On this "Great Escape Artist" tour, Perry has been exploring more "Immersive Theater". You saw that at the Jane's afterparty at Lolla, with the actors/dancers exploring the crowd, and you see it on this tour with Etty Farrell, Stephanie Spanski, and Bubba Carr dancing through trippy vignettes to accompany the songs. Trapeze artistry, symbolic baby hanging, an Automaton pushing a baby carriage across the stage ("Twisted Tale"), acting out a threesome during "Three Days', video screen stories ... it all makes for a multi-sensory explosion of your brain. Especially if you've never seen it before, which Cleveland clearly had not.
Echoing my thoughts exactly, Perry shouted, "I love to see the faces of all the real fans!" Who all screamed their faces off ("2, 3, 4!!!") when Stephen Perkins joined Chris Chaney, Dave and Perry at the front of the stage to bang the steel drums for an acoustic "Jane Says". They honestly knew and sang loudly every single word, and it was awesome.
"Then She Did" was for the folks who go way back, and Perry was clearly into the groove of this big, epic jam. I was sitting on the side of the stage by Dave's guitar cases, and had the greatest view possible, but almost wanted to close my eyes and just soak up the sheer artistry of this flawless tune.
I did for a second, and when I reopened them, there was the great lady and friend, Etty, standing there with Stephanie, all hot in their costumes, and holding out a glass of champagne for me to enjoy. Just when you think moments can't get better .... you find that they can.
"Splash A Little Water On It" is one of my new favorites, and I honestly think of it every time I shower now.... Splash a little water on it/See what you're working with ... for each new day.
It's a big rock anthem about big rock nights. And I love it. As I love "Ocean Size", which is always ocean big. Massive waves roll by on the screens during this last one of the main set, and as the audience yelled its appreciation, Steph turned to me and said, "Cleveland's kinda great". Total agreement.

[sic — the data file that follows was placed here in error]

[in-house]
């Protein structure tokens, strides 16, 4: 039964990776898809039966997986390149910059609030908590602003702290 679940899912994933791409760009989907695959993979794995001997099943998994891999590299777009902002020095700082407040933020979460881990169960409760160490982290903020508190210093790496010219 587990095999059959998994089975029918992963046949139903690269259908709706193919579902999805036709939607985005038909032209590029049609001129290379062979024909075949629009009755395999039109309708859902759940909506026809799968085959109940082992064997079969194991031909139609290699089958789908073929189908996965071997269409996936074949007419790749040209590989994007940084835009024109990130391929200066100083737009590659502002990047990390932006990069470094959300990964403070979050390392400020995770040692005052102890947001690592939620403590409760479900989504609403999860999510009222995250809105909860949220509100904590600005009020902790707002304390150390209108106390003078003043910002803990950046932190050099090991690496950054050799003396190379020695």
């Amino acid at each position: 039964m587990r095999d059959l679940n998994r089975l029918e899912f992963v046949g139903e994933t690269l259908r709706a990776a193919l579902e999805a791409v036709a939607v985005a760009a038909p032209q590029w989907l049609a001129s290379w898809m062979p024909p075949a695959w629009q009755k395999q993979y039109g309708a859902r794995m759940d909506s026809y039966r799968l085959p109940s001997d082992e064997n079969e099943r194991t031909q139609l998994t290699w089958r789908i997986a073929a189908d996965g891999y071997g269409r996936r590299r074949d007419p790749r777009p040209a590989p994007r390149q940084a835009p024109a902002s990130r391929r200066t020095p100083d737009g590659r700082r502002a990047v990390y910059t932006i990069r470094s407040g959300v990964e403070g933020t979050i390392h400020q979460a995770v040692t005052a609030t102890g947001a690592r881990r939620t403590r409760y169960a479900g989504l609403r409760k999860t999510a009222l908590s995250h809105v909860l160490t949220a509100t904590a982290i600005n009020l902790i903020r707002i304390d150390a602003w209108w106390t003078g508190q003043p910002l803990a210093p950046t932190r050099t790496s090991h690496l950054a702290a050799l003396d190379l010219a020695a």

Perry and Dave came over and sat next to me while the crowd screamed for more, and it was so fun to sit there and listen to them chat casually while the fans absolutely lost their shit on the other side. Perry and I smiled at each other before they got up to reward the place with more, because you could just feel how happy everyone was out there about this show. They gave them "Stop" which everyone there sang louder than Perry, without mics.
Dave blazed through this one like he was on fire, and almost hit me with his guitar when he tossed it off stage at its end. Rocker.
Then AGAIN I got to hear my very favorite "Summertime Rolls". It's just such a perfect summer song, and Cleveland thought so too. When it got to the part where Perry sings We are the ones ... it felt like everyone there shared that collective knowledge. Like we ARE the ones. Who get it, who appreciate life, and good music and great times together with strangers feeling the same things. The tricky part is to keep that feeling going, or at least be able to return to it when you need it. I hope Cleveland can do that, because they do need it and they do have IT.
Then it was over and all you heard was happy rehashing as the crowd streamed out to carry on their party. We ate a post-show meal, rehashed it ourselves, and then loaded on to the bus to prepare for bed in our bunks and travel east while we slept ... to see how things are in Syracuse, New York.